National volunteer recipient says old house should not stand in the way of expansion

To the Editor:

The Museum Addition

I’m annoyed and I need to calm down to make my views clear. I’m more than annoyed, but something short of angry.

I was shocked to see that the Innovation Centre was derailed by a small group of Southampton residents. That really hurt. Now it is the Museum Expansion that is being subjected to the same tactics.

The old house (Anglican Rectory) was sold by the Church to the County and now it is the centre of attention of the Southampton Residents Association (SRA) and some members of the old Save Our Saugeen Shores action group (SOS), who oppose the Deep Geological Repository.

I’m puzzled so I want to look at what I know for sure.

I spend a lot of time at the Museum. Presently about six months of my year is spent working there doing fun projects and working with friends and talented volunteers. I love it. It’s a learning experience for me.

The Museum desperately needs an expansion. If some of the naysayers took the time, they would find there is much to do as a volunteer at the Museum. Start there. Quickly a new volunteer recognizes the lack of space for working on specific projects and establishing a new exhibit and storage above all.

I examined my motives and background. Am I missing something?

I concluded that I am qualified to make these observations.

I was the recipient of the Canadian Museum National Award for volunteers.

I’ve also worked on a very difficult restoration at Chantry Island and other projects headed by professionals. For all these projects we did not use any public funds. There is nothing like ‘old’ experience and liking what you are doing and our area abounds with experience.

The Museum volunteers have wisdom too.

Let’s take a few examples of who works on what at the Museum. Dr. Rob Campbell performs miracles at the Museum. He has to take much of his work home due to lack of space and storage for his tools and what he is working on at present. The shop at the Museum is always crowded with new projects coming to the fore and old ones moving out.

Rob and Ralph Kralik are master craftsmen, but they, like many others at the Museum, lose huge chunks of time moving things here and there because of space. I remember having a work table to support one of the cannons I was fabricating. It was just right for what I was doing, but having it and the space was rare. That table is still there and it is prized by volunteers and staff. It’s really the only table that is so admired. It’s the only good work table that sometimes will fit the tasks at hand. We could easily make a few more, but there is no room to use and store them.

Then there is Dr. Bill Fitzgerald working mostly by himself on First Nations projects and Geology. He has to hide away his work product somehow until it is ready to go into his exhibits.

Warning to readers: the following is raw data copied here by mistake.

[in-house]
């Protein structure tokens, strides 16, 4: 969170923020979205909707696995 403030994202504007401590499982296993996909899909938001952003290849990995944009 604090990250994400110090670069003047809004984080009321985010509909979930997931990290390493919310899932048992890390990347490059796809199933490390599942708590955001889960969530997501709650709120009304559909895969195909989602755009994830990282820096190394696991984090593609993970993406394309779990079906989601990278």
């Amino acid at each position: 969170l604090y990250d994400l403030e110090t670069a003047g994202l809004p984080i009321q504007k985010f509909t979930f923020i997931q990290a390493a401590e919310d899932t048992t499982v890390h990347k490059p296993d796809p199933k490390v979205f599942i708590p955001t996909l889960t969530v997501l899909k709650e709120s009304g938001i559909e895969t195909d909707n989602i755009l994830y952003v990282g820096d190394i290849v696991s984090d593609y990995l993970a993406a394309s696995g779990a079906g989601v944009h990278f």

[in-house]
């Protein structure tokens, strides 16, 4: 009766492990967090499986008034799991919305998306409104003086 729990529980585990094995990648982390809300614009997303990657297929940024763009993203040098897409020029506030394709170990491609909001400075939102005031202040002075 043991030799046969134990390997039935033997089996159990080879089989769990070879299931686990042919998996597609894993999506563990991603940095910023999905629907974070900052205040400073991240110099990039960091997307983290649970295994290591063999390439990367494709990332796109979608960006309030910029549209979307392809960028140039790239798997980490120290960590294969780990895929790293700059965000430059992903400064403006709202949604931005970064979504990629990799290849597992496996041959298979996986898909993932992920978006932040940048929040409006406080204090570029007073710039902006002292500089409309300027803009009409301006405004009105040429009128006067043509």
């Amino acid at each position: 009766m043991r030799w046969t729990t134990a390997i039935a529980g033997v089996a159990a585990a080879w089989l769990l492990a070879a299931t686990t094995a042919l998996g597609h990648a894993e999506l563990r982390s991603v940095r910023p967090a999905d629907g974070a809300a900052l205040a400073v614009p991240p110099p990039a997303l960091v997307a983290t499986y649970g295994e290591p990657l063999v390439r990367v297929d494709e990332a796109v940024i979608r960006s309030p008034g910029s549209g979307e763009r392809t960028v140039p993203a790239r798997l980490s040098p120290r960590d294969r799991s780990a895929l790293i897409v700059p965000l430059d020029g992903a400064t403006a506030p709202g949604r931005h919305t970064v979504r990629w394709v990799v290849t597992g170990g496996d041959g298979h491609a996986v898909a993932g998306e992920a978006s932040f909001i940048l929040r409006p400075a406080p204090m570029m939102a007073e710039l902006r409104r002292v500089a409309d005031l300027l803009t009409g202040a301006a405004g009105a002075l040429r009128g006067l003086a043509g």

How about Randy Schnarr and his crew of 25 volunteers who put together the miracle of ‘Riding the Rails Through Bruce County’? They were severely restricted and did most of their work off site. This was ok at the start, but the last few months were very difficult in the extreme for them. For example, one of the super talented volunteers Craig Dolbeer sacrificed almost his entire house putting together the 50 microprocessors that control all the trains. He had no other place to work.

And then there was Ken Cassavoy and his large group of volunteers working on ‘The HMS General Hunter’. There were at all times 8 or 9 experts working in cramped conditions with no place to put their tools or work product overnight.

The folks opposed to first the Innovation Centre and now the Museum expansion propose integrating the old house into a new design. I know they say they are not against the expansion, just the loss of the Rectory. Could be that some are sincere.

Most of us admire and love old houses. My family residence on Grovesnor Street North was built in 1878 so I know and appreciate old houses.  The proposed addition to the Museum will be a plus for the area. It has been suggested by some to include the old house in the Museum Expansion.

This is the most expensive and risky option of all because it would have to be integrated into the proposed design and still be functional in an expanding role for the next 40 years. It would have to be good enough to sustain its mission in the larger and longer picture. The danger is doing a good job with a flawed plan. The result is a well done compromise.

The proposed new addition has to be functional in the extreme. We can’t add an old house and expect it to serve all the needs that the museum has for it over the next four or more decades. There will never be another chance … never a second chance, ever.

Well, I’m still as annoyed as I was when I began this comment. Maybe the SRA-SOS combination should think about doing something positive. What they are doing now is in a word … ‘boring’ and more and more folks are rolling their eyes at the negative ideas that comes out of these groups. There is a history of negativity forming and that seems to be  becoming entrenched in Southampton.

You know what makes me smile? Many of the people in the anti-column, who want to keep the old house, now live and thrive in new houses that replaced historic and classic old houses and cottages because the result of saving the old did not serve their plans and needs for the new! They made functional and economic decisions.

Mike Sterling